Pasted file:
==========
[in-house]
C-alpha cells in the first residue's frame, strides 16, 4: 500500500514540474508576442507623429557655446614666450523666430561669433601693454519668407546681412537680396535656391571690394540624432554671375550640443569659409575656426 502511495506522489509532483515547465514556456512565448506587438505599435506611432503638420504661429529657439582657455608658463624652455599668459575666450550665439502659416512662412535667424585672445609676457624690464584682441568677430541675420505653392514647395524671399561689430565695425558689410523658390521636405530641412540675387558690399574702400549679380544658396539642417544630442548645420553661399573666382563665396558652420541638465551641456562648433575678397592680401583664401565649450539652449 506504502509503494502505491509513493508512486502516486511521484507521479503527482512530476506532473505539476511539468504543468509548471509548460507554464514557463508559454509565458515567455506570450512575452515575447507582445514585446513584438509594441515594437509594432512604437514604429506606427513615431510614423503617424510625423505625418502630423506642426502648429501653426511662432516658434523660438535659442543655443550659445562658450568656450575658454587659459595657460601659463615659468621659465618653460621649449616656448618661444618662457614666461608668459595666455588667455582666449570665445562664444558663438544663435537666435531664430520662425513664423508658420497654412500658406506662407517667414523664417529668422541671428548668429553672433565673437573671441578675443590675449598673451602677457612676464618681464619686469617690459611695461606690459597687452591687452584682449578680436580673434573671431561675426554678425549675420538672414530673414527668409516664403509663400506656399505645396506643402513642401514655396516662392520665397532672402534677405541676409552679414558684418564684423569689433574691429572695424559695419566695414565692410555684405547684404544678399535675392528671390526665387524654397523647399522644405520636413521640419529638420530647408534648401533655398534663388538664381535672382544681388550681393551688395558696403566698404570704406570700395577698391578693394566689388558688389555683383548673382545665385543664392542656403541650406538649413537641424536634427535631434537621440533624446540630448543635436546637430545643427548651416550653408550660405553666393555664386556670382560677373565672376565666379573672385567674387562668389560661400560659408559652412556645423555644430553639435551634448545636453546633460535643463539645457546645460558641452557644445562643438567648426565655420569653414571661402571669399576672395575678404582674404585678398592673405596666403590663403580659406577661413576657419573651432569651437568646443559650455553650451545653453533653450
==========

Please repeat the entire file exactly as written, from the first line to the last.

[in-house]
C-alpha cells in the first residue's frame, strides 16, 4: 500500500514540474508576442507623429557655446614666450523666430561669433601693454519668407546681412537680396535656391571690394540624432554671375550640443569659409575656426 502511495506522489509532483515547465514556456512565448506587438505599435506611432503638420504661429529657439582657455608658463624652455599668459575666450550665439502659416512662412535667424585672445609676457624690464584682441568677430541675420505653392514647395524671399561689430565695425558689410523658390521636405530641412540675387558690399574702400549679380544658396539642417544630442548645420553661399573666382563665396558652420541638465551641456562648433575678397592680401583664401565649450539652449 506504502509503494502505491509513493508512486502516486511521484507521479503527482512530476506532473505539476511539468504543468509548471509548460507554464514557463508559454509565458515567455506570450512575452515575447507582445514585446513584438509594441515594437509594432512604437514604429506606427513615431510614423503617424510625423505625418502630423506642426502648429501653426511662432516658434523660438535659442543655443550659445562658450568656450575658454587659459595657460601659463615659468621659465618653460621649449616656448618661444618662457614666461608668459595666455588667455582666449570665445562664444558663438544663435537666435531664430520662425513664423508658420497654412500658406506662407517667414523664417529668422541671428548668429553672433565673437573671441578675443590675449598673451602677457612676464618681464619686469617690459611695461606690459597687452591687452584682449578680436580673434573671431561675426554678425549675420538672414530673414527668409516664403509663400506656399505645396506643402513642401514655396516662392520665397532672402534677405541676409552679414558684418564684423569689433574691429572695424559695419566695414565692410555684405547684404544678399535675392528671390526665387524654397523647399522644405520636413521640419529638420530647408534648401533655398534663388538664381535672382544681388550681393551688395558696403566698404570704406570700395577698391578693394566689388558688389555683383548673382545665385543664392542656403541650406538649413537641424536634427535631434537621440533624446540630448543635436546637430545643427548651416550653408550660405553666393555664386556670382560677373565672376565666379573672385567674387562668389560661400560659408559652412556645423555644430553639435551634448545636453546633460535643463539645457546645460558641452557644445562643438567648426565655420569653414571661402571669399576672395575678404582674404585678398592673405596666403590663403580659406577661413576657419573651432569651437568646443559650455553650451545653453533653450